After more than 20 years on the state Supreme Court, Chief Justice Sarah Parker stepped down on Saturday, having reached the mandatory retirement age of 72 in August.
Her picture has already been removed from the court’s website, with one of the newly-appointed temporary chief, Justice Mark Martin, taking its place.
Her legacy drew praise from colleagues and contemporaries alike.
“Sarah is a quintessential professional,” former justice Bob Orr said in this post. “She has a sense of the history and tradition of the court as well as the system. She’s been a good chief justice in difficult times.”
Parker was mindful of those difficult times, especially near the end of her tenure, as the court itself became increasingly politicized and the state’s judicial system struggled under the weight of draconian budget cuts. She drew attention to both of those problems in her remarks to the state bar association this summer.
With her departure the court has just six justices serving — at least for this week. Next week, Court of Appeals Judge Bob Hunter, Jr. will temporarily fill the spot vacated by Justice Martin.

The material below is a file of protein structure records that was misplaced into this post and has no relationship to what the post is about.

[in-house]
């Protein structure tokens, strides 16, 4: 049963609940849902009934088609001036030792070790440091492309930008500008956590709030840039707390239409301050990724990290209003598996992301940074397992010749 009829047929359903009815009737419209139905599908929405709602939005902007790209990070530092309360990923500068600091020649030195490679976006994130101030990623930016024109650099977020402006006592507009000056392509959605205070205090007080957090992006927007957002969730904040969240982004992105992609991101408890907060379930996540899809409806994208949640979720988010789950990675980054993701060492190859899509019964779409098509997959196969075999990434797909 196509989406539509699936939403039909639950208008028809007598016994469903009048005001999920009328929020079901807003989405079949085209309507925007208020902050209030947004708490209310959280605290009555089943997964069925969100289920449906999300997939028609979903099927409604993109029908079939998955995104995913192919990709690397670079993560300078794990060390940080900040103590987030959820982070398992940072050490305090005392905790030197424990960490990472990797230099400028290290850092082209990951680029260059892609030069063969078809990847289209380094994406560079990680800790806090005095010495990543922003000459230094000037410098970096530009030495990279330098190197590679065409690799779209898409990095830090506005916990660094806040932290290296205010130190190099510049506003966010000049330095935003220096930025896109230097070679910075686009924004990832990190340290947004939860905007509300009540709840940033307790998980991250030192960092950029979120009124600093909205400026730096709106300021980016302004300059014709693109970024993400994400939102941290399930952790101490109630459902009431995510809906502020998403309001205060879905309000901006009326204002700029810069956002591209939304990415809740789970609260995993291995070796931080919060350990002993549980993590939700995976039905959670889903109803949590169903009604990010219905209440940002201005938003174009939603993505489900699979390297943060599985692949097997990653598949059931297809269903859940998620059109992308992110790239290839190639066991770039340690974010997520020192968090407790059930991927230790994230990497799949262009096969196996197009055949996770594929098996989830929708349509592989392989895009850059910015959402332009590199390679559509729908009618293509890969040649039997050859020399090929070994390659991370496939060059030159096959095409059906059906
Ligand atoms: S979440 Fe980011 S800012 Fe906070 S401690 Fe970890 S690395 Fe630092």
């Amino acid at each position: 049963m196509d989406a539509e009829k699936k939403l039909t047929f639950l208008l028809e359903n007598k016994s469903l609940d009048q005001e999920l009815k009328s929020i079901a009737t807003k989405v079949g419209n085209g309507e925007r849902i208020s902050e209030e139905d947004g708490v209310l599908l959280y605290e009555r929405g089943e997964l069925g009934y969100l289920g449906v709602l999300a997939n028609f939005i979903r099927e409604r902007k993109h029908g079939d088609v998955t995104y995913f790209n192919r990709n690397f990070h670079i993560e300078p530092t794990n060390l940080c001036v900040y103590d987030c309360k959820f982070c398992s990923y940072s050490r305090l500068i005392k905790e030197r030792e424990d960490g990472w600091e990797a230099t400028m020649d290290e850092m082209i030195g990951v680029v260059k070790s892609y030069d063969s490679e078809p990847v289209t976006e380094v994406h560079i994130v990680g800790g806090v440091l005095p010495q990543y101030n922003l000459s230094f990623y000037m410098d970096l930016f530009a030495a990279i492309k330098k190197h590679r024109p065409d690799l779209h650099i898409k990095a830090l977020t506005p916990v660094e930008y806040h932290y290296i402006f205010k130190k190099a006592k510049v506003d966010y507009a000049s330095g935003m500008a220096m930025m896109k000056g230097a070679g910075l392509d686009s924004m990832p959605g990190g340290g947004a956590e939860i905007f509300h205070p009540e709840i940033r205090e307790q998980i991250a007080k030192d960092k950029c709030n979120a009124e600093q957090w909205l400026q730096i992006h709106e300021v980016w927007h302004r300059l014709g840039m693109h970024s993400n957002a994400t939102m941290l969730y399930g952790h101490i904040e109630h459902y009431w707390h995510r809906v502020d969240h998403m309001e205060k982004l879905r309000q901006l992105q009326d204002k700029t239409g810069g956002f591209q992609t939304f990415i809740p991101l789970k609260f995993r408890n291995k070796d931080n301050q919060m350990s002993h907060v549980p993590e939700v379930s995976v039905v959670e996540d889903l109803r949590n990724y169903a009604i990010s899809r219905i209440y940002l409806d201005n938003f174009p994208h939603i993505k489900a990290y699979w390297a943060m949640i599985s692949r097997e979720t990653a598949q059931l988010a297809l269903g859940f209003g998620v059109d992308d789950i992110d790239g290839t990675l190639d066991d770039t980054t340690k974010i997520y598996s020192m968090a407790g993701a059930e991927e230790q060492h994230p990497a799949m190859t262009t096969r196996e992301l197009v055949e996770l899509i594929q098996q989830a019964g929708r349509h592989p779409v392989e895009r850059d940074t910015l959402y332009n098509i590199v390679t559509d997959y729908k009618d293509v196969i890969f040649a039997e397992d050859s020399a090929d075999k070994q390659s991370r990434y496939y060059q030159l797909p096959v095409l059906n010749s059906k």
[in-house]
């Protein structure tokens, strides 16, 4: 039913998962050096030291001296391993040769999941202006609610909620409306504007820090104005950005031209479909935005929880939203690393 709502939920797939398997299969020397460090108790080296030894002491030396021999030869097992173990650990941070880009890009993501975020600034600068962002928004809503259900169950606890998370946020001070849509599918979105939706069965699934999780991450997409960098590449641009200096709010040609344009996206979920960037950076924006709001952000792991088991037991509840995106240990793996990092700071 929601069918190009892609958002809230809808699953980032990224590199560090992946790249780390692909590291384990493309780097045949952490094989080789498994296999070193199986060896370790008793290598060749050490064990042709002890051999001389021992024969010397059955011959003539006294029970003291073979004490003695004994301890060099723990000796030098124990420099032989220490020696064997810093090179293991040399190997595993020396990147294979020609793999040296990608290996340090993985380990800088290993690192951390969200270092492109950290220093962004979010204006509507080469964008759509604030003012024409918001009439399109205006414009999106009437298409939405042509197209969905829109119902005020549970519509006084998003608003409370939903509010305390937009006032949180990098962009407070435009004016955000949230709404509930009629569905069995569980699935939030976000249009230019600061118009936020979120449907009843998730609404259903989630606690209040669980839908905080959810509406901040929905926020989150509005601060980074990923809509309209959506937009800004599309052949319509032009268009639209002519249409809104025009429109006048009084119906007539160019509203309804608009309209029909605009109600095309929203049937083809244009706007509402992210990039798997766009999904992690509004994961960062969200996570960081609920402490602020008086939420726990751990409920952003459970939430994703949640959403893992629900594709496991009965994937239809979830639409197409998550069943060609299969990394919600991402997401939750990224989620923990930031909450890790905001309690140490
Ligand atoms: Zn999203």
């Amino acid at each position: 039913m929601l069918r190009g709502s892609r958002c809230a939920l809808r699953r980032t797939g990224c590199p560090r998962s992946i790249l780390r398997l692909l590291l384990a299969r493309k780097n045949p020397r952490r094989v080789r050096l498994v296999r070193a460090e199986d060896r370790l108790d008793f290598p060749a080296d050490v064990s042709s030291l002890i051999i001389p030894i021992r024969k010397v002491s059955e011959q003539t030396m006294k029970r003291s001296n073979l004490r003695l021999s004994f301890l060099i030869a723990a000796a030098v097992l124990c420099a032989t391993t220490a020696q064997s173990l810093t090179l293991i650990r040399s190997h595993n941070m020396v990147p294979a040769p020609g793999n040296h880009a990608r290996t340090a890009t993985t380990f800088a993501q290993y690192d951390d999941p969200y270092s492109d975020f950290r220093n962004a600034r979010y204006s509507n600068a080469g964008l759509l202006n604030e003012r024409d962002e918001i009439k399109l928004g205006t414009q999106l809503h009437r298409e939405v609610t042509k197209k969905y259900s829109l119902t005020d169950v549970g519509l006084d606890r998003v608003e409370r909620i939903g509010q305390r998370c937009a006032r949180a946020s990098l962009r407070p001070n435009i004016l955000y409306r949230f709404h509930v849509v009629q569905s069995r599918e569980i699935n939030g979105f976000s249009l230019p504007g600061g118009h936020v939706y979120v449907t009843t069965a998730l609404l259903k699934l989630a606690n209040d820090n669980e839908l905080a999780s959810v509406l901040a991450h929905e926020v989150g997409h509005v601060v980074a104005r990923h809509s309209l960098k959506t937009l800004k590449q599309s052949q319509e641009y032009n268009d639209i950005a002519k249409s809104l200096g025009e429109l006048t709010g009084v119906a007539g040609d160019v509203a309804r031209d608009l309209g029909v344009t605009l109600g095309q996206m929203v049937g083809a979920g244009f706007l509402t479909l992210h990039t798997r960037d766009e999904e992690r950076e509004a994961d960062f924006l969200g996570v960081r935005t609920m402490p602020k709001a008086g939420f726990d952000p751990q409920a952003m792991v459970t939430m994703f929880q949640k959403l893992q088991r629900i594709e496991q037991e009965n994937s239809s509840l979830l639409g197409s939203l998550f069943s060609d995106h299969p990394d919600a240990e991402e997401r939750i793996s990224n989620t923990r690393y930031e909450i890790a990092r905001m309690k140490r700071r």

Six is a tough number for parties awaiting a decision from the state’s highest court. If the justices are split three to three on an issue, then no decision follows. Rather, the decision of the court below stands.
And while the interim ascension of Judge Hunter will make seven, for all practical purposes nothing will change, as he’ll have to recuse himself from ruling in cases on which he sat in the Court of Appeals or in which he hasn’t participated while on the Supreme Court.
That includes the 15 or so cases argued this past year for which a decision is still pending.
And among those are some of the weightiest and most controversial issues facing the court this term: redistricting and the Racial Justice Act.
In those cases, with this composition on the court, it’s at least possible that with six, you get nothing.